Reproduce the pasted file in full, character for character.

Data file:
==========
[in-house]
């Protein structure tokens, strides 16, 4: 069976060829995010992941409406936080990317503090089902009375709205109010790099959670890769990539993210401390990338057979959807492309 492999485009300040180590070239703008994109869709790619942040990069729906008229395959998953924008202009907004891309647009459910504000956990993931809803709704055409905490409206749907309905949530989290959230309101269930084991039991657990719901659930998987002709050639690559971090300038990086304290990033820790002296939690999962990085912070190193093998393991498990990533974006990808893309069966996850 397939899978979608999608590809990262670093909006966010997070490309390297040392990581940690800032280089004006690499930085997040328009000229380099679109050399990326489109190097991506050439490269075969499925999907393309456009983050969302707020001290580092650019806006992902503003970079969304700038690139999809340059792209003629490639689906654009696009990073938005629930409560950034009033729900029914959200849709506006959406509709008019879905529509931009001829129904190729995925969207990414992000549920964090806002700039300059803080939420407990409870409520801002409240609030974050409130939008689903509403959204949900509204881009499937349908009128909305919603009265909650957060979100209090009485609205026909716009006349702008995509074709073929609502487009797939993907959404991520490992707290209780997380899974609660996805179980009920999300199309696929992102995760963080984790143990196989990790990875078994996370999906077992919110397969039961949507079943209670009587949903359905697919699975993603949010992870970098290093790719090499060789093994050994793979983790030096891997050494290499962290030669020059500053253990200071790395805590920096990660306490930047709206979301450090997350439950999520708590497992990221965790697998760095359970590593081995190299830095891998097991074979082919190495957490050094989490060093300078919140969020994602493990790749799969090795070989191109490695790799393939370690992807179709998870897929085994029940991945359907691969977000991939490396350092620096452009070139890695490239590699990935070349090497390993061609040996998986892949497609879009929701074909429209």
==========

[in-house]
């Protein structure tokens, strides 16, 4: 069976060829995010992941409406936080990317503090089902009375709205109010790099959670890769990539993210401390990338057979959807492309 492999485009300040180590070239703008994109869709790619942040990069729906008229395959998953924008202009907004891309647009459910504000956990993931809803709704055409905490409206749907309905949530989290959230309101269930084991039991657990719901659930998987002709050639690559971090300038990086304290990033820790002296939690999962990085912070190193093998393991498990990533974006990808893309069966996850 397939899978979608999608590809990262670093909006966010997070490309390297040392990581940690800032280089004006690499930085997040328009000229380099679109050399990326489109190097991506050439490269075969499925999907393309456009983050969302707020001290580092650019806006992902503003970079969304700038690139999809340059792209003629490639689906654009696009990073938005629930409560950034009033729900029914959200849709506006959406509709008019879905529509931009001829129904190729995925969207990414992000549920964090806002700039300059803080939420407990409870409520801002409240609030974050409130939008689903509403959204949900509204881009499937349908009128909305919603009265909650957060979100209090009485609205026909716009006349702008995509074709073929609502487009797939993907959404991520490992707290209780997380899974609660996805179980009920999300199309696929992102995760963080984790143990196989990790990875078994996370999906077992919110397969039961949507079943209670009587949903359905697919699975993603949010992870970098290093790719090499060789093994050994793979983790030096891997050494290499962290030669020059500053253990200071790395805590920096990660306490930047709206979301450090997350439950999520708590497992990221965790697998760095359970590593081995190299830095891998097991074979082919190495957490050094989490060093300078919140969020994602493990790749799969090795070989191109490695790799393939370690992807179709998870897929085994029940991945359907691969977000991939490396350092620096452009070139890695490239590699990935070349090497390993061609040996998986892949497609879009929701074909429209």